ROME, Oct 6 (Thomson Reuters Foundation) - Hunger is
expected to reach emergency levels by the end of the year in
drought-hit southern Madagascar, where many families have
already been forced to sell their homes or land, or migrate, the
World Food Programme (WFP) has warned.
At least 1 million people need food and cash aid, and some
200,000 pregnant women and children under five need treatment
for acute hunger, the U.N. agency said.
Four out of nine districts in the southern tip of the
country are likely to fall to emergency hunger levels by the end
of the year, according to preliminary results of a food
assessment carried by out by WFP and other agencies.
The survey also showed that three more districts could
follow unless swift action is taken.
The districts are currently in phase three of a five-point
scale used by food agencies, where five is famine.
"The situation is extremely worrying," WFP Executive
Director Ertharin Cousin said as she concluded a visit to the
Indian Ocean island nation this week.
"I met women who told me they had nothing to feed their
babies except the fruit of the red cactus growing by the
roadside," Cousin said in a statement.
"The hunger and malnutrition we're seeing is the result of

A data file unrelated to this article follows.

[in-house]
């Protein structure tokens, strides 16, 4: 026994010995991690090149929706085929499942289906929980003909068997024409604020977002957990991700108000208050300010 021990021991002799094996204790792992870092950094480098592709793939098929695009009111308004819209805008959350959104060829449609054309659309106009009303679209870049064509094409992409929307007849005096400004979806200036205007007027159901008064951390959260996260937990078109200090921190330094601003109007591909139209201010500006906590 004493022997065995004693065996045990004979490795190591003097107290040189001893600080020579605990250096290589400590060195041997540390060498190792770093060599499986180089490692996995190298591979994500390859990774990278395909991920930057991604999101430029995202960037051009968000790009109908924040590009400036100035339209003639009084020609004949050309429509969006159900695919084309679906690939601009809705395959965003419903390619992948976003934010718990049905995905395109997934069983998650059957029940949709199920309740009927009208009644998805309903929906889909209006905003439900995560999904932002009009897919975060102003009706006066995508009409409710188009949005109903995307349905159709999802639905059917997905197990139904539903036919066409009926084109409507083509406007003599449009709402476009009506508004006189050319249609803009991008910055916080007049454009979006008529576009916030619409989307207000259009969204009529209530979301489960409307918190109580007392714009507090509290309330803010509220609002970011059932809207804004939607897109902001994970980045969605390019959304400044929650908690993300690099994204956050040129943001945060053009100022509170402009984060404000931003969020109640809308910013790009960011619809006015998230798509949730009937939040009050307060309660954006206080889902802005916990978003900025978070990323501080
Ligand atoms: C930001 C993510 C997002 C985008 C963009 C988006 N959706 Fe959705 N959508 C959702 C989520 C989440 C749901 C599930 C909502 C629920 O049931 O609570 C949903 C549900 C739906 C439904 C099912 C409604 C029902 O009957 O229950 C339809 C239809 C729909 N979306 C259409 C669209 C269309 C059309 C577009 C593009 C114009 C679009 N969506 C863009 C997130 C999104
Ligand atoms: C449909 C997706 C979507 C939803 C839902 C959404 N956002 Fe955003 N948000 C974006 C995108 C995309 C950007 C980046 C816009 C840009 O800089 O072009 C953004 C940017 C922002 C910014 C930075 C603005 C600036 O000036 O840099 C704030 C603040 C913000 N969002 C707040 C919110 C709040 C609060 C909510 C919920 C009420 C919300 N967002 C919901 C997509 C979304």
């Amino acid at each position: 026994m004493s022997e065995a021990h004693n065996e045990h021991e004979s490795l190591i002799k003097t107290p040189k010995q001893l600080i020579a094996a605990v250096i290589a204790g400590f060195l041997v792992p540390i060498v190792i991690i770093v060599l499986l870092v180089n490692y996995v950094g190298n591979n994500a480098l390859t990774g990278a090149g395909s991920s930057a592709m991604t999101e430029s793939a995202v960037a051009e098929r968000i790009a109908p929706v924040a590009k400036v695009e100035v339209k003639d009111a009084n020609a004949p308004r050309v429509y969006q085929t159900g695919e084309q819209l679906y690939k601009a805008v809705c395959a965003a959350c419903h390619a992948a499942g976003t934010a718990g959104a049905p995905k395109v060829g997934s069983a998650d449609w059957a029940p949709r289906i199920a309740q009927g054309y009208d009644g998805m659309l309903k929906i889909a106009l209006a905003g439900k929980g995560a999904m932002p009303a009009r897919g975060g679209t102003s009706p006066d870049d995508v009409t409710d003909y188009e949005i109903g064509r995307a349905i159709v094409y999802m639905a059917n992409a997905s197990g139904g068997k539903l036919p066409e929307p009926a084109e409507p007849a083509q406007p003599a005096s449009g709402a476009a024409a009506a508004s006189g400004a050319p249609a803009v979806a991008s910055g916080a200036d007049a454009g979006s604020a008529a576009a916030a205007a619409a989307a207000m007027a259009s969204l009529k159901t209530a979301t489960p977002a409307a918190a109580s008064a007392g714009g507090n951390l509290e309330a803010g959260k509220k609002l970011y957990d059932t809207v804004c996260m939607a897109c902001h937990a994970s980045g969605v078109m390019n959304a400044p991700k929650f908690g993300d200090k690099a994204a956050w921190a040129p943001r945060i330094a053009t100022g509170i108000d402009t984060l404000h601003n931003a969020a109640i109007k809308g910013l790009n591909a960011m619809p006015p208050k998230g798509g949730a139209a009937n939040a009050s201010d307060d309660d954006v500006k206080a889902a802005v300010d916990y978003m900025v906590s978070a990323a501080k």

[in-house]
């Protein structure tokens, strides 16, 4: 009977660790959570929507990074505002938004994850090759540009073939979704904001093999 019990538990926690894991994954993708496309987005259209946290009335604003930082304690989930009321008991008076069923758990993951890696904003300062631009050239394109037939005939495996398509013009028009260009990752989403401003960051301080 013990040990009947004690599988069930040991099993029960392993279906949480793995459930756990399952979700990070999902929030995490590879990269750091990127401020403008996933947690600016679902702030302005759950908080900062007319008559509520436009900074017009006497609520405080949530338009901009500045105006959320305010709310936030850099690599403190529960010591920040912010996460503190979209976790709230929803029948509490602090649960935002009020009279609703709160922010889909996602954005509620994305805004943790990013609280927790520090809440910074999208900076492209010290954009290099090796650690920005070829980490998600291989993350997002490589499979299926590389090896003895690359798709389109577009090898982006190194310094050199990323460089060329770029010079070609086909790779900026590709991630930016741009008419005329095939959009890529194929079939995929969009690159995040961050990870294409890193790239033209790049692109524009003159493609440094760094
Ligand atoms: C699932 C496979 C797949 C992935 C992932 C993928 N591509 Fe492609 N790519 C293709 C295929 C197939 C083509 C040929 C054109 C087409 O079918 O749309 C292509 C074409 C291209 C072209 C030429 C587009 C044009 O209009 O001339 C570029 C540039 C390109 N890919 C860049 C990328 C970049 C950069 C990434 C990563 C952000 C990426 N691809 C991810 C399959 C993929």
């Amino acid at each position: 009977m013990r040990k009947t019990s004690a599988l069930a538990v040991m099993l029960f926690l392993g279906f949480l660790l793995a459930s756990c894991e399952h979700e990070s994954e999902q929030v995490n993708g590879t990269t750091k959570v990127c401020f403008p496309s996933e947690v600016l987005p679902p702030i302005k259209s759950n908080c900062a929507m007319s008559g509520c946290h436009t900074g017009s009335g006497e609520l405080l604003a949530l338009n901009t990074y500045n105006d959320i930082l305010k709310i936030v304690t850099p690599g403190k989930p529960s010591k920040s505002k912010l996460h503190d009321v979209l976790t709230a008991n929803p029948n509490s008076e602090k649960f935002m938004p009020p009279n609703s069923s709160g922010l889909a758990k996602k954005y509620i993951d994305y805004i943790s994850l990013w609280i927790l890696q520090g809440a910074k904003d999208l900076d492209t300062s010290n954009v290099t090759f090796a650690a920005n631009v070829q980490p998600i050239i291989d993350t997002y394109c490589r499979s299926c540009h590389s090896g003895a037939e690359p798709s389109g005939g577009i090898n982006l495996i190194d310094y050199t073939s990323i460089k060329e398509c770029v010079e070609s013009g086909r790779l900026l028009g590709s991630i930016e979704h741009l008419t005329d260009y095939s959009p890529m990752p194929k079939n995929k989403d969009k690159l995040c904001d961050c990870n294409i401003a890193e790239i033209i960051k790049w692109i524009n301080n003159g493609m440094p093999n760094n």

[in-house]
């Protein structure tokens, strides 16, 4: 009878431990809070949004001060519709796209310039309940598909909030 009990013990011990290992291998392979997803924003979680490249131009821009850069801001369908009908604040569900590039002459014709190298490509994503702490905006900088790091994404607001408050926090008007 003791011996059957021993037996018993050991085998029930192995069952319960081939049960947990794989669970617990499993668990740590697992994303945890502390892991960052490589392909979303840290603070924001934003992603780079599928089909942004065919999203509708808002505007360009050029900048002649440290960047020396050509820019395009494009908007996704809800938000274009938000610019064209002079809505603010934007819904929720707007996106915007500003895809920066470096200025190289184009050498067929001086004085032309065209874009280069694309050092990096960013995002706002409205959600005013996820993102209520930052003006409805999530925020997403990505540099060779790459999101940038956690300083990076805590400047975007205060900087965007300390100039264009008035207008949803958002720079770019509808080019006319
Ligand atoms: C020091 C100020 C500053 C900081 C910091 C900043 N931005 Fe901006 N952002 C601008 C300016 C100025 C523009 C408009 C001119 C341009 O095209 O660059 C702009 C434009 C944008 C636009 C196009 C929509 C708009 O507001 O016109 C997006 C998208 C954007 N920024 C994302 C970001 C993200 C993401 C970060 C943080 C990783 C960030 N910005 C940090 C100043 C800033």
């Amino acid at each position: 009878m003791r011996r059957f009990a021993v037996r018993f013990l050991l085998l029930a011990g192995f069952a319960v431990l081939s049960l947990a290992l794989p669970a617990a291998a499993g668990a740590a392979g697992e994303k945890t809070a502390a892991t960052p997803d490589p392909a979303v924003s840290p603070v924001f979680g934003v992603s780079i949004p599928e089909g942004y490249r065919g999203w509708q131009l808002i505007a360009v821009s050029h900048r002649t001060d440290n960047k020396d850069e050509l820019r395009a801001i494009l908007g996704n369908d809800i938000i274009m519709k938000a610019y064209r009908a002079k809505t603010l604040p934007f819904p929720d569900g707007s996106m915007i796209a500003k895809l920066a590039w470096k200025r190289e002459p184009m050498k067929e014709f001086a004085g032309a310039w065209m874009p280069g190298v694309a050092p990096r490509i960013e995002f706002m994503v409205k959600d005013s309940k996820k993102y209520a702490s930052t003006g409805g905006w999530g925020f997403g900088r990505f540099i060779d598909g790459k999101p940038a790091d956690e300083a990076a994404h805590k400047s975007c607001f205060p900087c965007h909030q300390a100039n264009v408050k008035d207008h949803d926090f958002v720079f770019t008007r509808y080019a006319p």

three years of ruined harvests. We must receive the necessary
funding to respond before it's too late," she said.
El Nino, a warming of sea surface temperatures in the
Pacific, has aggravated dry conditions and a worsening food
crisis not only in Madagascar, an island 400 km (250 miles) off
the coast of mainland Africa, but also across the wider southern
In southern Madagascar, one household in three has already
been forced into desperate measures such as selling their house
or land, begging or migrating, WFP said.
Four in 10 households have eaten their vital seed stocks,
leaving nothing for the November/December planting season, the
Overall, some 1.2 million people in the south are food
insecure, with 600,000 severely food insecure, according to an
assessment carried out last month by the ministry of
agriculture, the U.N. Food and Agriculture Organization (FAO)
FAO is supplying farmers with tools and drought-resistant
seeds to help them prepare for the upcoming growing season.
Even in relatively normal times, many Malagasy struggle to
eat enough food - and the right kind.
Nine in 10 people live on less than $3.10 a day, and the
country has one of the highest rates of chronic malnutrition in
the world. Nearly half of children are stunted, and little
progress has been made over the past 20 years in reducing that.
(Reporting by Alex Whiting, Editing by Katie Nguyen.; Please
credit the Thomson Reuters Foundation, the charitable arm of
Thomson Reuters, that covers humanitarian news, women's rights,
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